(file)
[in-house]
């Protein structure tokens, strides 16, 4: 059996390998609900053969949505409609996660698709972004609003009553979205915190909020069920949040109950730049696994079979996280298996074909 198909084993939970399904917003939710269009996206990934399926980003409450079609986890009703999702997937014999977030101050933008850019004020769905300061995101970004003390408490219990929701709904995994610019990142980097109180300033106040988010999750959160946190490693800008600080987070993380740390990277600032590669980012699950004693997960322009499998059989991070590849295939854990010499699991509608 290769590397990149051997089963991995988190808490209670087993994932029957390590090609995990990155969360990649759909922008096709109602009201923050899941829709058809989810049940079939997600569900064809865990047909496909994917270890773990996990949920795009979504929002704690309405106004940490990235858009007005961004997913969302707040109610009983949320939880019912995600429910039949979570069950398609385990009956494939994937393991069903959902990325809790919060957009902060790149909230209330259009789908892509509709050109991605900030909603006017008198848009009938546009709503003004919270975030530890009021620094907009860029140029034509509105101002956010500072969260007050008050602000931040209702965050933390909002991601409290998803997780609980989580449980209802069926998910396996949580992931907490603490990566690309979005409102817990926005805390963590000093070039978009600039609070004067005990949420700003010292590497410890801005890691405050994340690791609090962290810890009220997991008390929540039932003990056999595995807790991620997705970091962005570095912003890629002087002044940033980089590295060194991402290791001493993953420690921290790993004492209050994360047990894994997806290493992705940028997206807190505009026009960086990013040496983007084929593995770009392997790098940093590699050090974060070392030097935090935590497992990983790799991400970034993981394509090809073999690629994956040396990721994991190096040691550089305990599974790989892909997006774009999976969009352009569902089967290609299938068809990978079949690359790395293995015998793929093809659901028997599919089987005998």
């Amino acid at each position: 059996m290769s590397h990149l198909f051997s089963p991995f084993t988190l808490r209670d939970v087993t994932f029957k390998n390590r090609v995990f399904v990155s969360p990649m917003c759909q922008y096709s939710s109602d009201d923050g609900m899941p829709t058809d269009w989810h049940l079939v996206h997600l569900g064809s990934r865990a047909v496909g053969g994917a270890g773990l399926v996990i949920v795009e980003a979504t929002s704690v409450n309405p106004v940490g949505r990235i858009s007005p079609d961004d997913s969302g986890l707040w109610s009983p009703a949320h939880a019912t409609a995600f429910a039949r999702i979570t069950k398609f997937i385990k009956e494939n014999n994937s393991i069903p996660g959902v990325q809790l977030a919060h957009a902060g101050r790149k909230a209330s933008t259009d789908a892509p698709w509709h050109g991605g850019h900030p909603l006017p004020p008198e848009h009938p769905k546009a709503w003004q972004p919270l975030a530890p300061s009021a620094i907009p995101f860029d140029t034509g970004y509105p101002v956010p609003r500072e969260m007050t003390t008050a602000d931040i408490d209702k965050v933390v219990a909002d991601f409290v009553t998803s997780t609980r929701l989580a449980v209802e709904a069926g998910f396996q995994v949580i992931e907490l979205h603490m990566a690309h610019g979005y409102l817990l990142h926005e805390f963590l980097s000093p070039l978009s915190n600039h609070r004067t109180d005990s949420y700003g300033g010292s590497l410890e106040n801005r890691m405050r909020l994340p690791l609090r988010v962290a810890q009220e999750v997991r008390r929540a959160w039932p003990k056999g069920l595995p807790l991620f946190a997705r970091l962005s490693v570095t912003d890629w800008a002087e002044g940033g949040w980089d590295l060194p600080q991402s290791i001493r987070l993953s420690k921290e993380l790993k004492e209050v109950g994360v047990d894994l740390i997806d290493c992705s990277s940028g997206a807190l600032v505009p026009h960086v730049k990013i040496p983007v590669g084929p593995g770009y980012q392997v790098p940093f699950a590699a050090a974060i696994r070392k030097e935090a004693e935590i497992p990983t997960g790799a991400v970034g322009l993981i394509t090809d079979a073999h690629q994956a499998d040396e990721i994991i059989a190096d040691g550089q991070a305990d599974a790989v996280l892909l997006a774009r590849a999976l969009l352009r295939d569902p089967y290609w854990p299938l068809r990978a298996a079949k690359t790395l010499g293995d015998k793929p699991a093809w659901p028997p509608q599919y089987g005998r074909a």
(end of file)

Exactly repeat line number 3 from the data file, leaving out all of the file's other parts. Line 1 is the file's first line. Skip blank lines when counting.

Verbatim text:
């Amino acid at each position: 059996m290769s590397h990149l198909f051997s089963p991995f084993t988190l808490r209670d939970v087993t994932f029957k390998n390590r090609v995990f399904v990155s969360p990649m917003c759909q922008y096709s939710s109602d009201d923050g609900m899941p829709t058809d269009w989810h049940l079939v996206h997600l569900g064809s990934r865990a047909v496909g053969g994917a270890g773990l399926v996990i949920v795009e980003a979504t929002s704690v409450n309405p106004v940490g949505r990235i858009s007005p079609d961004d997913s969302g986890l707040w109610s009983p009703a949320h939880a019912t409609a995600f429910a039949r999702i979570t069950k398609f997937i385990k009956e494939n014999n994937s393991i069903p996660g959902v990325q809790l977030a919060h957009a902060g101050r790149k909230a209330s933008t259009d789908a892509p698709w509709h050109g991605g850019h900030p909603l006017p004020p008198e848009h009938p769905k546009a709503w003004q972004p919270l975030a530890p300061s009021a620094i907009p995101f860029d140029t034509g970004y509105p101002v956010p609003r500072e969260m007050t003390t008050a602000d931040i408490d209702k965050v933390v219990a909002d991601f409290v009553t998803s997780t609980r929701l989580a449980v209802e709904a069926g998910f396996q995994v949580i992931e907490l979205h603490m990566a690309h610019g979005y409102l817990l990142h926005e805390f963590l980097s000093p070039l978009s915190n600039h609070r004067t109180d005990s949420y700003g300033g010292s590497l410890e106040n801005r890691m405050r909020l994340p690791l609090r988010v962290a810890q009220e999750v997991r008390r929540a959160w039932p003990k056999g069920l595995p807790l991620f946190a997705r970091l962005s490693v570095t912003d890629w800008a002087e002044g940033g949040w980089d590295l060194p600080q991402s290791i001493r987070l993953s420690k921290e993380l790993k004492e209050v109950g994360v047990d894994l740390i997806d290493c992705s990277s940028g997206a807190l600032v505009p026009h960086v730049k990013i040496p983007v590669g084929p593995g770009y980012q392997v790098p940093f699950a590699a050090a974060i696994r070392k030097e935090a004693e935590i497992p990983t997960g790799a991400v970034g322009l993981i394509t090809d079979a073999h690629q994956a499998d040396e990721i994991i059989a190096d040691g550089q991070a305990d599974a790989v996280l892909l997006a774009r590849a999976l969009l352009r295939d569902p089967y290609w854990p299938l068809r990978a298996a079949k690359t790395l010499g293995d015998k793929p699991a093809w659901p028997p509608q599919y089987g005998r074909a």